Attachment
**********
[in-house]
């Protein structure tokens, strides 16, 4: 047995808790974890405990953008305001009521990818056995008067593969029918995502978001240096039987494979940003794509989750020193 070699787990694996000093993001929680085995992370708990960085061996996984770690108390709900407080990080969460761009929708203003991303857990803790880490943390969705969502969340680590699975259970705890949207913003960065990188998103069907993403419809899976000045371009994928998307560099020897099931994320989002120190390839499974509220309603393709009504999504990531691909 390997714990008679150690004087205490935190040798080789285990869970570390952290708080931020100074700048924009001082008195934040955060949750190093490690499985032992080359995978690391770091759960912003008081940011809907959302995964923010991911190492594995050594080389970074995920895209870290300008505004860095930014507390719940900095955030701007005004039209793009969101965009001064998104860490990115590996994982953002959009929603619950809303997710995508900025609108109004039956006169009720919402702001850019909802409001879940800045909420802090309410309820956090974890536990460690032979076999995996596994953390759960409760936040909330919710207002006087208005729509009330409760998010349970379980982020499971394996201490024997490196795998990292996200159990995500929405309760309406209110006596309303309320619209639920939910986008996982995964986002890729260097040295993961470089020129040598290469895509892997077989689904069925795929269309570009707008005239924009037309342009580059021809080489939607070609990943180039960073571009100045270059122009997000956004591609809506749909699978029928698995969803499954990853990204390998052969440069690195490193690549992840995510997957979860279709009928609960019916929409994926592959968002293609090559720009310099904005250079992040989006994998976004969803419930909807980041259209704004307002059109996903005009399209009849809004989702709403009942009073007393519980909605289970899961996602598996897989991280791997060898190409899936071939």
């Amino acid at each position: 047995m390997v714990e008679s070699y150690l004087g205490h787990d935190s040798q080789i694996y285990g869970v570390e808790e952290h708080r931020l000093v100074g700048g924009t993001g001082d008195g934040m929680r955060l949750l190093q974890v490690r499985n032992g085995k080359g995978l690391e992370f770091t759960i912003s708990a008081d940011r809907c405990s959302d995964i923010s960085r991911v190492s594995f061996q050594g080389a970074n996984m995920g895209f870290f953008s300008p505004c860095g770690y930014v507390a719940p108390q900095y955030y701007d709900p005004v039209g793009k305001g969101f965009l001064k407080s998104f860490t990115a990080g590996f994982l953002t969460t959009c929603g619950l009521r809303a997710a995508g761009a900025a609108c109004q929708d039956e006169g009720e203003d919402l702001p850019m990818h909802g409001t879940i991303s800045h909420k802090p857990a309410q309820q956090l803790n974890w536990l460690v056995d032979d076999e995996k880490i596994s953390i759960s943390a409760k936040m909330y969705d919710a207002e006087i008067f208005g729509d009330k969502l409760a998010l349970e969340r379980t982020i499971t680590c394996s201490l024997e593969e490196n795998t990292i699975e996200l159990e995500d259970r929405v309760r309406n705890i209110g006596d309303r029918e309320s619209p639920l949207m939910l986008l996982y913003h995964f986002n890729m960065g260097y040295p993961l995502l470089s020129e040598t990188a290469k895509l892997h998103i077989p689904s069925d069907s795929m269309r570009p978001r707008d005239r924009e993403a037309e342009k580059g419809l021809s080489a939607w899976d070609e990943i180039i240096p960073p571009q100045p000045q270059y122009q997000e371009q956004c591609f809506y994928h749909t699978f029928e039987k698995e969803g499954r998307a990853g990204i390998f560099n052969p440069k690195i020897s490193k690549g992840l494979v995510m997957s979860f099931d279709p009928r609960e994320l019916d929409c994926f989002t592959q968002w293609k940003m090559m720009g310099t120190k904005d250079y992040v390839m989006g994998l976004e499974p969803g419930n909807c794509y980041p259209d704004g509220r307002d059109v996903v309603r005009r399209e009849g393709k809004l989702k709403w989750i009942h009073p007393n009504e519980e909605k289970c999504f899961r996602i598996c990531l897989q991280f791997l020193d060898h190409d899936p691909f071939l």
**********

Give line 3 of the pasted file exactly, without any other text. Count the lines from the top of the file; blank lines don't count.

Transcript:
């Amino acid at each position: 047995m390997v714990e008679s070699y150690l004087g205490h787990d935190s040798q080789i694996y285990g869970v570390e808790e952290h708080r931020l000093v100074g700048g924009t993001g001082d008195g934040m929680r955060l949750l190093q974890v490690r499985n032992g085995k080359g995978l690391e992370f770091t759960i912003s708990a008081d940011r809907c405990s959302d995964i923010s960085r991911v190492s594995f061996q050594g080389a970074n996984m995920g895209f870290f953008s300008p505004c860095g770690y930014v507390a719940p108390q900095y955030y701007d709900p005004v039209g793009k305001g969101f965009l001064k407080s998104f860490t990115a990080g590996f994982l953002t969460t959009c929603g619950l009521r809303a997710a995508g761009a900025a609108c109004q929708d039956e006169g009720e203003d919402l702001p850019m990818h909802g409001t879940i991303s800045h909420k802090p857990a309410q309820q956090l803790n974890w536990l460690v056995d032979d076999e995996k880490i596994s953390i759960s943390a409760k936040m909330y969705d919710a207002e006087i008067f208005g729509d009330k969502l409760a998010l349970e969340r379980t982020i499971t680590c394996s201490l024997e593969e490196n795998t990292i699975e996200l159990e995500d259970r929405v309760r309406n705890i209110g006596d309303r029918e309320s619209p639920l949207m939910l986008l996982y913003h995964f986002n890729m960065g260097y040295p993961l995502l470089s020129e040598t990188a290469k895509l892997h998103i077989p689904s069925d069907s795929m269309r570009p978001r707008d005239r924009e993403a037309e342009k580059g419809l021809s080489a939607w899976d070609e990943i180039i240096p960073p571009q100045p000045q270059y122009q997000e371009q956004c591609f809506y994928h749909t699978f029928e039987k698995e969803g499954r998307a990853g990204i390998f560099n052969p440069k690195i020897s490193k690549g992840l494979v995510m997957s979860f099931d279709p009928r609960e994320l019916d929409c994926f989002t592959q968002w293609k940003m090559m720009g310099t120190k904005d250079y992040v390839m989006g994998l976004e499974p969803g419930n909807c794509y980041p259209d704004g509220r307002d059109v996903v309603r005009r399209e009849g393709k809004l989702k709403w989750i009942h009073p007393n009504e519980e909605k289970c999504f899961r996602i598996c990531l897989q991280f791997l020193d060898h190409d899936p691909f071939l």